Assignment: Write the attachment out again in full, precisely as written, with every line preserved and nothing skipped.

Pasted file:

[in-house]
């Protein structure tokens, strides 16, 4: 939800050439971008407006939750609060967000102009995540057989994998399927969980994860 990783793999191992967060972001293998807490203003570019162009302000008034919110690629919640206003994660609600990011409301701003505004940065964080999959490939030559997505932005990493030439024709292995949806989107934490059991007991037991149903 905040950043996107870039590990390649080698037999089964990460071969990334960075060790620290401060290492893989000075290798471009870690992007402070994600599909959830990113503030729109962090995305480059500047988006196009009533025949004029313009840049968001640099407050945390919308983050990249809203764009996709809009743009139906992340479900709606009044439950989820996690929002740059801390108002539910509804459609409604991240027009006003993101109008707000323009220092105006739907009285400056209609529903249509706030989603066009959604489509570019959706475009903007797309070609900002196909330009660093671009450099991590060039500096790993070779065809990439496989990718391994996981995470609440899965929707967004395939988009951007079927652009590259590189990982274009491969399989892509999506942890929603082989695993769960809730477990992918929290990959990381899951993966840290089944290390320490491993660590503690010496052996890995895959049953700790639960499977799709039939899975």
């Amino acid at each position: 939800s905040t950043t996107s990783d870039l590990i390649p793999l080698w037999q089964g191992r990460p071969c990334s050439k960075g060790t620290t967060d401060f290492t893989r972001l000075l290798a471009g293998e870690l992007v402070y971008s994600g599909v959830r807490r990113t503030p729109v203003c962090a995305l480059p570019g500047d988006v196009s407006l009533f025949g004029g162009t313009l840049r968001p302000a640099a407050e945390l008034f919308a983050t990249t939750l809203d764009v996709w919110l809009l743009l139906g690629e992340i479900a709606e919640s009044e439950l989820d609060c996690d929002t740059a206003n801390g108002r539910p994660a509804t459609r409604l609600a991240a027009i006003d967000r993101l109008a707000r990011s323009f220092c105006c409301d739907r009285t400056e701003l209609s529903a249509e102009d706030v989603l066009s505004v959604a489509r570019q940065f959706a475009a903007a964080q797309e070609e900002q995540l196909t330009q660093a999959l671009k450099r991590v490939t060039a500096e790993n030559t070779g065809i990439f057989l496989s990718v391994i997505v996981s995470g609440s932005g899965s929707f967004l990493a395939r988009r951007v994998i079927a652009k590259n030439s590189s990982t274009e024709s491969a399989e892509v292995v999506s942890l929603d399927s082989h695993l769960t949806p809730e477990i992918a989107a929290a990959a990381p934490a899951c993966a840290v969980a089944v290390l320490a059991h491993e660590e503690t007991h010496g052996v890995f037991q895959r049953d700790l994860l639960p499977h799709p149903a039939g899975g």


[in-house]
């Protein structure tokens, strides 16, 4: 939800050439971008407006939750609060967000102009995540057989994998399927969980994860 990783793999191992967060972001293998807490203003570019162009302000008034919110690629919640206003994660609600990011409301701003505004940065964080999959490939030559997505932005990493030439024709292995949806989107934490059991007991037991149903 905040950043996107870039590990390649080698037999089964990460071969990334960075060790620290401060290492893989000075290798471009870690992007402070994600599909959830990113503030729109962090995305480059500047988006196009009533025949004029313009840049968001640099407050945390919308983050990249809203764009996709809009743009139906992340479900709606009044439950989820996690929002740059801390108002539910509804459609409604991240027009006003993101109008707000323009220092105006739907009285400056209609529903249509706030989603066009959604489509570019959706475009903007797309070609900002196909330009660093671009450099991590060039500096790993070779065809990439496989990718391994996981995470609440899965929707967004395939988009951007079927652009590259590189990982274009491969399989892509999506942890929603082989695993769960809730477990992918929290990959990381899951993966840290089944290390320490491993660590503690010496052996890995895959049953700790639960499977799709039939899975």
């Amino acid at each position: 939800s905040t950043t996107s990783d870039l590990i390649p793999l080698w037999q089964g191992r990460p071969c990334s050439k960075g060790t620290t967060d401060f290492t893989r972001l000075l290798a471009g293998e870690l992007v402070y971008s994600g599909v959830r807490r990113t503030p729109v203003c962090a995305l480059p570019g500047d988006v196009s407006l009533f025949g004029g162009t313009l840049r968001p302000a640099a407050e945390l008034f919308a983050t990249t939750l809203d764009v996709w919110l809009l743009l139906g690629e992340i479900a709606e919640s009044e439950l989820d609060c996690d929002t740059a206003n801390g108002r539910p994660a509804t459609r409604l609600a991240a027009i006003d967000r993101l109008a707000r990011s323009f220092c105006c409301d739907r009285t400056e701003l209609s529903a249509e102009d706030v989603l066009s505004v959604a489509r570019q940065f959706a475009a903007a964080q797309e070609e900002q995540l196909t330009q660093a999959l671009k450099r991590v490939t060039a500096e790993n030559t070779g065809i990439f057989l496989s990718v391994i997505v996981s995470g609440s932005g899965s929707f967004l990493a395939r988009r951007v994998i079927a652009k590259n030439s590189s990982t274009e024709s491969a399989e892509v292995v999506s942890l929603d399927s082989h695993l769960t949806p809730e477990i992918a989107a929290a990959a990381p934490a899951c993966a840290v969980a089944v290390l320490a059991h491993e660590e503690t007991h010496g052996v890995f037991q895959r049953d700790l994860l639960p499977h799709p149903a039939g899975g």